We would, however, like to refer to the decision of the Bombay High Court in Commissioner of Income-tax v. Gokuldas Harivallabhdas as the learned counsel for the petitioner strongly relied on it. It was held in that case the question whether the assessee had committed an offence under section 28(1)(c) of the Act was a question of fact for the Tribunal to decide. It was further held that the proceedings under section 28(1)(c) being in the nature of penal proceedings, the duty to prove that the assessee was guilty of the offence was upon the department, and that this onus to prove is not discharged by reason only of the fact that the assessee gave a false explanation in regard to the income alleged to have been concealed. We may say that the general proposition of law laid down in the Bombay case regarding the nature of the penalty proceedings under the Act has our respectful concurrence.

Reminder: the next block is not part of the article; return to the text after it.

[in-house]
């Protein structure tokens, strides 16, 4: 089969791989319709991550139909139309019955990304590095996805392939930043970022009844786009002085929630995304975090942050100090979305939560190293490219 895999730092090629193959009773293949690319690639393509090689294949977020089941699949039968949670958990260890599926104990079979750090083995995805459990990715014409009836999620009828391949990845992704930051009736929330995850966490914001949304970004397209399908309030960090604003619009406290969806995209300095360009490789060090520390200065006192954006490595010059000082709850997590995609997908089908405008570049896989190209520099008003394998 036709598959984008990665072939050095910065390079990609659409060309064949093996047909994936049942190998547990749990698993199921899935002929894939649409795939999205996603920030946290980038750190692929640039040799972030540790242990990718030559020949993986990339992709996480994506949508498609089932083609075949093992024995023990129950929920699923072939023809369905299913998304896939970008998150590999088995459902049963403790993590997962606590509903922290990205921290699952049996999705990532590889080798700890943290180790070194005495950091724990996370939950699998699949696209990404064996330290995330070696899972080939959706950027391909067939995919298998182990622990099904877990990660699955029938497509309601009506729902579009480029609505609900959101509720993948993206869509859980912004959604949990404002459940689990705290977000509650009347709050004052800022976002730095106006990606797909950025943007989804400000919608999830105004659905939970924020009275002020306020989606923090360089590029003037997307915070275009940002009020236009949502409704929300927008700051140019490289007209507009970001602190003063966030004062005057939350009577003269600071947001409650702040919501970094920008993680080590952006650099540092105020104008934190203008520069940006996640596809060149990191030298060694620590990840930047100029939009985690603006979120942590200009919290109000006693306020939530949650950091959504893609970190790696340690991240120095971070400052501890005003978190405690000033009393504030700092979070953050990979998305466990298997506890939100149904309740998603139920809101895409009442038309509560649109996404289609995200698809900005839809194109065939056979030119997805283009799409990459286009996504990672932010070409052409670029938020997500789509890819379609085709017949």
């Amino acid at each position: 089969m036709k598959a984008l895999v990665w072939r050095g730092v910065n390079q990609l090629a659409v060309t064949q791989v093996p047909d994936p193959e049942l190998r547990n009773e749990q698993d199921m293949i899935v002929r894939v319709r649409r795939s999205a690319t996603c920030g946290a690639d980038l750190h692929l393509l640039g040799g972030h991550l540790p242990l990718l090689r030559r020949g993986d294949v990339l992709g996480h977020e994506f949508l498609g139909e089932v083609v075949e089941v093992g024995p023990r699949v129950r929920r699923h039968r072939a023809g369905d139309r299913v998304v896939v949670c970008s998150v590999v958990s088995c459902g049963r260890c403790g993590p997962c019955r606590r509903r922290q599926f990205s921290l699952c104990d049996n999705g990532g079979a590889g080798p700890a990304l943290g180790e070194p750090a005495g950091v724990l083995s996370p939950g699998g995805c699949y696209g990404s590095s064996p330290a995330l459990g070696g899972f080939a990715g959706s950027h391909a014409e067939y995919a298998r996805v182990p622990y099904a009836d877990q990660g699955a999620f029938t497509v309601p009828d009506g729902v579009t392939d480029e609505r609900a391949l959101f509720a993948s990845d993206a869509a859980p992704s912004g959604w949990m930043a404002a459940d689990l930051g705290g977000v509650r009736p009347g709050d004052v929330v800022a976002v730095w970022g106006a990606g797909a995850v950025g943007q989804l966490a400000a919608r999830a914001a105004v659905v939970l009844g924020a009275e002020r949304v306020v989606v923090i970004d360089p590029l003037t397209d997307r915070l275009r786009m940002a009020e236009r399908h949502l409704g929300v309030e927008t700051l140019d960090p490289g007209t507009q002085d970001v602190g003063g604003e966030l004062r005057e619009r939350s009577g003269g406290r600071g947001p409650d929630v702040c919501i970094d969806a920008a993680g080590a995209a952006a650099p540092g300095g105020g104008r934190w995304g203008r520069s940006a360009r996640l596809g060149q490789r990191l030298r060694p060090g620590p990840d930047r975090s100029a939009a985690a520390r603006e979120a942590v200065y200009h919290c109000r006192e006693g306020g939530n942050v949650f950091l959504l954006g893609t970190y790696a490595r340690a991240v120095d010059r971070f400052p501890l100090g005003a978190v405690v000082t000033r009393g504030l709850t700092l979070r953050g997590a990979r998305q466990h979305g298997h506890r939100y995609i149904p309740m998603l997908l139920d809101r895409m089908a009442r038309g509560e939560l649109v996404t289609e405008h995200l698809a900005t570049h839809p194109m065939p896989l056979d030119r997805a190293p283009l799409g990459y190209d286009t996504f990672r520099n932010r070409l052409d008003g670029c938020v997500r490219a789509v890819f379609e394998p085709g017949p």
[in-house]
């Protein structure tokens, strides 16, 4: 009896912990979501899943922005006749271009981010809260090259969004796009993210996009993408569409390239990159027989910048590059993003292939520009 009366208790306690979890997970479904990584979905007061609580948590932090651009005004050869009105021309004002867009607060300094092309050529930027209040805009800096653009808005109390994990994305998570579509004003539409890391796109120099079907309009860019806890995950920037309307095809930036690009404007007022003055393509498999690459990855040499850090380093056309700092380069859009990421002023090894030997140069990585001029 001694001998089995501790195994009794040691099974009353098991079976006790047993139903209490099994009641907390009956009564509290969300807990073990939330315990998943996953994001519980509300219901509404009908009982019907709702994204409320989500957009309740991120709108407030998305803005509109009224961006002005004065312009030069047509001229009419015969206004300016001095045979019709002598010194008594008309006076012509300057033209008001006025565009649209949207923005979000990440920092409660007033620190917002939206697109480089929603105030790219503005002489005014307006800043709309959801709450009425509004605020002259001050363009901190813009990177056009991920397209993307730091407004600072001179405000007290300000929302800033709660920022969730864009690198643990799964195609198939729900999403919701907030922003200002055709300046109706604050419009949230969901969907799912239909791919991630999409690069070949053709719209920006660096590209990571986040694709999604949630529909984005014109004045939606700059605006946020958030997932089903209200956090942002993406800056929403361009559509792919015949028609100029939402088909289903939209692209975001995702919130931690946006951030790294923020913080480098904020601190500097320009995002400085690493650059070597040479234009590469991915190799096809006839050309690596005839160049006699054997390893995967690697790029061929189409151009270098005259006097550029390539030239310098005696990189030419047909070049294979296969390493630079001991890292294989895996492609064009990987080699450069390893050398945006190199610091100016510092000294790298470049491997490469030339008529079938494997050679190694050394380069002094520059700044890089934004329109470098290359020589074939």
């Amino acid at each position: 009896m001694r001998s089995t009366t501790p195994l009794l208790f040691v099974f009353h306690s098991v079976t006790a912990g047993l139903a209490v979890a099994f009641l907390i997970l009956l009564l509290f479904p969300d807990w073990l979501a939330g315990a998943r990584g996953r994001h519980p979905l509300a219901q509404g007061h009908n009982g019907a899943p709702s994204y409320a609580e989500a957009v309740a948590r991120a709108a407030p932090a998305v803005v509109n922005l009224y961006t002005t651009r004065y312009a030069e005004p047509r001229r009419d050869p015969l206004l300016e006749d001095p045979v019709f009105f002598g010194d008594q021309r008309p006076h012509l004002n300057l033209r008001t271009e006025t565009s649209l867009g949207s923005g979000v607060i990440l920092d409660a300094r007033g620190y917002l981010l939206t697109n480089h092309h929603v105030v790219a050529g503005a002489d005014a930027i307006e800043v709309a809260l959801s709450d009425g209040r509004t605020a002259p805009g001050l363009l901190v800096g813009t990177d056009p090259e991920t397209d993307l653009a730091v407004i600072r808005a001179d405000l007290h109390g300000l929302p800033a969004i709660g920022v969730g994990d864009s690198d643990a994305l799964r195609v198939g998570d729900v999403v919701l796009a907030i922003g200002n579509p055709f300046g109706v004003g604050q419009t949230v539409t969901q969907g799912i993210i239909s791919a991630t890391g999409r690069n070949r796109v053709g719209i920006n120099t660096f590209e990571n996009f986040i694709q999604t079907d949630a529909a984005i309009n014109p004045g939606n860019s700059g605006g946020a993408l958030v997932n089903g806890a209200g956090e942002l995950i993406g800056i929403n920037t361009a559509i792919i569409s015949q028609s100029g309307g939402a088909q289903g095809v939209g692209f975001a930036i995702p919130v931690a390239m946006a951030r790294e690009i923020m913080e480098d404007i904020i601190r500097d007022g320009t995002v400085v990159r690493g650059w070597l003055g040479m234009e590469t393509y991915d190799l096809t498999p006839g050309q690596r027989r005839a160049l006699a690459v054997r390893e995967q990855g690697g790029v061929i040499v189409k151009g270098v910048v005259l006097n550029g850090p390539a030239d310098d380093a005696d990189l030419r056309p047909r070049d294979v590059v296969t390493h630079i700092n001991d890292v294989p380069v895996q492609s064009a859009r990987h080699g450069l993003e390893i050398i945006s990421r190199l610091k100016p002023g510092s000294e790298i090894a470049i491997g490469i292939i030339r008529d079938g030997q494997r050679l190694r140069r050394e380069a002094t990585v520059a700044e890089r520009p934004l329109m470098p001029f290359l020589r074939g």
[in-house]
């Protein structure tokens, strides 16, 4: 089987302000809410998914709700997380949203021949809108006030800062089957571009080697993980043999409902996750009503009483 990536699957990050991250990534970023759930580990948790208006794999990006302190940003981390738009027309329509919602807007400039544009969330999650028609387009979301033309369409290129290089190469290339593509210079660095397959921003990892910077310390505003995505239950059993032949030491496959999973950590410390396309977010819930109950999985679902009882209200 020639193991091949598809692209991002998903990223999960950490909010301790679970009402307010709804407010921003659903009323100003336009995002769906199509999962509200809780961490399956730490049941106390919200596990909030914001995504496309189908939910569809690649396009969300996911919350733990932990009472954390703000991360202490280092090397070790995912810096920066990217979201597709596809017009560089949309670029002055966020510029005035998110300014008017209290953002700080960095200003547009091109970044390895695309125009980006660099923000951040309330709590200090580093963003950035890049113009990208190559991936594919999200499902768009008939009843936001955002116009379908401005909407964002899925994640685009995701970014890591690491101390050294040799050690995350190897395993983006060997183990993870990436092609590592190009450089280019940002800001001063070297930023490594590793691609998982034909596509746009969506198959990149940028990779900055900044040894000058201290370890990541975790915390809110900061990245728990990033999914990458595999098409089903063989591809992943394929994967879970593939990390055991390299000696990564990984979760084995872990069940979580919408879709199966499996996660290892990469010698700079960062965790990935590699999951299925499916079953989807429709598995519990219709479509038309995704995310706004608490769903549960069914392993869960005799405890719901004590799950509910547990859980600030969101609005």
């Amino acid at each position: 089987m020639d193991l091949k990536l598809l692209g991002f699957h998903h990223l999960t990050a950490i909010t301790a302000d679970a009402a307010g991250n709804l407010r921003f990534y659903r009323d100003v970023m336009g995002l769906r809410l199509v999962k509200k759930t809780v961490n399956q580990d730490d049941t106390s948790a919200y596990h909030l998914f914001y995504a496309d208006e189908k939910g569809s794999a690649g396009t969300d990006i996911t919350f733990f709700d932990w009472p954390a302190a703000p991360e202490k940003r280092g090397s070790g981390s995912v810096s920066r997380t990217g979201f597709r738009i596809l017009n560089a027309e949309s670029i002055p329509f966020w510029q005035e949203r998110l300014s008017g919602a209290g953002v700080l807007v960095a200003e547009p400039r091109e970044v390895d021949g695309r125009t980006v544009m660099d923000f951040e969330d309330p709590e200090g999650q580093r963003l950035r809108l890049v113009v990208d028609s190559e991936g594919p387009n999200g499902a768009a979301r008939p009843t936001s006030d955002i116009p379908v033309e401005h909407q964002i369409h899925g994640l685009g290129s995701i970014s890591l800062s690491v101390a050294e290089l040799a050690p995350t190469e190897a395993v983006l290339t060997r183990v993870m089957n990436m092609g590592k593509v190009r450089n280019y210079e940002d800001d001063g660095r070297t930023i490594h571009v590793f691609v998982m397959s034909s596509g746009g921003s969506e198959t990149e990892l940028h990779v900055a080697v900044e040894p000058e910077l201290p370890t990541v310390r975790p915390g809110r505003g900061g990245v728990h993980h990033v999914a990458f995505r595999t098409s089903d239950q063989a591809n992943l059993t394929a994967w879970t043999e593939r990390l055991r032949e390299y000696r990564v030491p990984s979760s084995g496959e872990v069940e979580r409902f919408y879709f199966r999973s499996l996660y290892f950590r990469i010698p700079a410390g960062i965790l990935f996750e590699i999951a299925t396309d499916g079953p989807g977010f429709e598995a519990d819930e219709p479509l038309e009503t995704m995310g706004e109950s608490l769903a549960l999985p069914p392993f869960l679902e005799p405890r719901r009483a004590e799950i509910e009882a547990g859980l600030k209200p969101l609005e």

To say that the burden of proof is generally on the department does not conclude all questions. What degree or quantum of proof is needed, is it mere likelihood or certainty of something in between the two extremes Speaking of the degree of cogency, which the evidence of a criminal charge must reach before the accused can be convicted, Denning J., as he then was (now Lord Denning), observed thus in Miller v. Minister of Pensions :
'That degree is well settled. It need not reach certainty, but it must carry a high degree of probability. Proof beyond reasonable doubt does not mean proof beyond the shadow of a doubt. The law would fail to protect the community if it admitted fanciful possibilities to deflect the course of justice. If the evidence is so strong against a man as to leave only a remote possibility in his favour which can be dismissed with the sentence of course it is possible, but not in the least probable, the case is proved beyond reasonable doubt, but nothing short of that will suffice.'
In regard to the degree of cogency which the evidence must reach to help the discharge of burden of an issue in a civil case, the learned judge observed :
'That degree is well settled. It must carry reasonable degree of probability, but not so high as is required in a criminal case. If the evidence is such that the tribunal can say : We think it more probable than not, the burden is discharged, but, if the probabilities are equal, it is not.'